The Stonnington market could not be seen as a whole this year, but instead more as markets within markets. Some are strong, others are not. Everything has slowed down. The stock levels, the buyers. In a parallel market with this current level of buyers combined with higher stock levels, this would be a disaster. The decrease in stock has kept the prices from toppling, though one wonders what would have happened with prices if the stock levels had returned to 2022 levels.
The demand in the top end of the market ($10m+) has bounced back dramatically from zero last year. For every property at auction there were 2-3 serious buyers, assisted by the easing of restrictions and increased immigration over the past 6 months. Renewed strength has been injected as a direct result of the easing of immigration restrictions over the past 6 months, with a large population of UHNW Chinese re-entering the market. With a financial fluidity and no need to borrow money, they remain unaffected by interest rates or other current conditions impacting much of the market. Michael Armstrong from Jellis Craig said, “It is a simplistic comment, but there seems to be a new $30m buyer into the market every week at the moment. The “emerging wealthy” are becoming a real force in this part of the market and they are not as understated as the previous generation – they want the postcode, the street, the property and are prepared to pay”.
The middle of the market ($4m-10m) had a less positive result this quarter. From Jan-May 2022 Stonnington had 77 disclosed transactions, while in the same period this year there were just 24. Interest rates do not perturb this sector of high income individuals, so this obvious downturn was likely more a reflection on buyer sentiment. Sellers are reluctant to sell into a choppy market. With the gap between renovated and unrenovated bigger than ever due to the ongoing effects of covid on the supply chain, material and labour costs, there is still a strong preference for paying a premium for completely renovated properties. This market within the middle market still attracted high demand with buyers.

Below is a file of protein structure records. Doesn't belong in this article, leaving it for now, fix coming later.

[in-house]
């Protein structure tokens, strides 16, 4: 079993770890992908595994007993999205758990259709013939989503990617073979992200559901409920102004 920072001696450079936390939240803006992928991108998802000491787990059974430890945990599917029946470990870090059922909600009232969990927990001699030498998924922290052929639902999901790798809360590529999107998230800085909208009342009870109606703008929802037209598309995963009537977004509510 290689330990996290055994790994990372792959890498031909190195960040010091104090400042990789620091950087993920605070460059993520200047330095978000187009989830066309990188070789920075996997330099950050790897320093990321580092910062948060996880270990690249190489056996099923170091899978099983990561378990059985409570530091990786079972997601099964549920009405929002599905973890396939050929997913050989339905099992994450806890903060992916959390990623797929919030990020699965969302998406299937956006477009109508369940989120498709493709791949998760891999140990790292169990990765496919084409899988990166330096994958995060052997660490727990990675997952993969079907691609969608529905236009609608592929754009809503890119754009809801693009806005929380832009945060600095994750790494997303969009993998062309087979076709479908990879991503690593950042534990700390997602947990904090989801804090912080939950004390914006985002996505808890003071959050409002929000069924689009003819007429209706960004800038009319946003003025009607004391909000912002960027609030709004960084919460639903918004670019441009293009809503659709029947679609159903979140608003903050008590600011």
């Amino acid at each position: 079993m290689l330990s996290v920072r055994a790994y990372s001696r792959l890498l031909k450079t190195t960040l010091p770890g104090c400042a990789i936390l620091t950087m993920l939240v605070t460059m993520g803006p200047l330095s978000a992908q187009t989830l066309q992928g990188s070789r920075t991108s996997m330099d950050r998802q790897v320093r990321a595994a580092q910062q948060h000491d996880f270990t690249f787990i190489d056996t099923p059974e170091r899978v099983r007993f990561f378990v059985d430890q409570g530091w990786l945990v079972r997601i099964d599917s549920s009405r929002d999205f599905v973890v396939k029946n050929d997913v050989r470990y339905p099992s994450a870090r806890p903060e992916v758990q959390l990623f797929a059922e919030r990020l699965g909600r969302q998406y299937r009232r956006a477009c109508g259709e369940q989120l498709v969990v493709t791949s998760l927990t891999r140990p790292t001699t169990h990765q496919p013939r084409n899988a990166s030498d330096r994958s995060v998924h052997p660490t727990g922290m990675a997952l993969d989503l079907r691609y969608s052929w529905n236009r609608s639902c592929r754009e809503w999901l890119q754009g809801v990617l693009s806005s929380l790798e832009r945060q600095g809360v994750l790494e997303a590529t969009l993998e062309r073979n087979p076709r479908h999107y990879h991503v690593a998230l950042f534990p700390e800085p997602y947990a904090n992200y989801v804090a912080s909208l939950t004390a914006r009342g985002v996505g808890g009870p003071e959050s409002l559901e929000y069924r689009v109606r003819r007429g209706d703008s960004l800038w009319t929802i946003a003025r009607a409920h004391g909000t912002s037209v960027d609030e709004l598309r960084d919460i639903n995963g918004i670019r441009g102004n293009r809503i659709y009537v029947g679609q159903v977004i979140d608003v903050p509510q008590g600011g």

First homebuyers, with the government scheme still in place to assist, were active this quarter. Driven largely by the rental crisis, buying became a more attractive alternative for many. With a fickled market, increased land tax, stamp duty and compliance costs, investors completely abandoned the market, albeit temporarily. Rents will only continue to rise, so as returns improve, investors will be drawn back. The single front/townhouse market showed some resilience, as young executives with good job security were still happy to take onboard the higher interest rates. Purchases of unrenovated properties in secondary locations however did not shift this quarter. They are always tricky to sell, and in these current conditions were of no interest to buyers.
Regardless of the drop in many sectors, it is clear that the significant uptick of international buyers has created opportunities for the Stonnington market. Likely due to the increasing housing affordability crisis and the return of international workers and students to the city, offshore searches for property in the region have been the highest on record over the past 9 months, particularly from India, the United Kingdom, China, Europe and Singapore. International buyers are outpacing local buyers in terms of purchasing power, with a significant amount of unsatisfied capital identified particularly in the Asian market, and a strong appetite for purchasing in 2023.
The outlook for rates has become more certain, prompting many who previously lacked the confidence to enter the market to now step forward. With Melbourne clearance rates hovering in the 70%+ range for the entire quarter, there is enough evidence for both sellers and buyers that there is still value to be found if they take a patient and rational approach. Though the complex and layered nature of the market this quarter makes it difficult to accurately define it as a whole as either a buyer, seller or balanced market.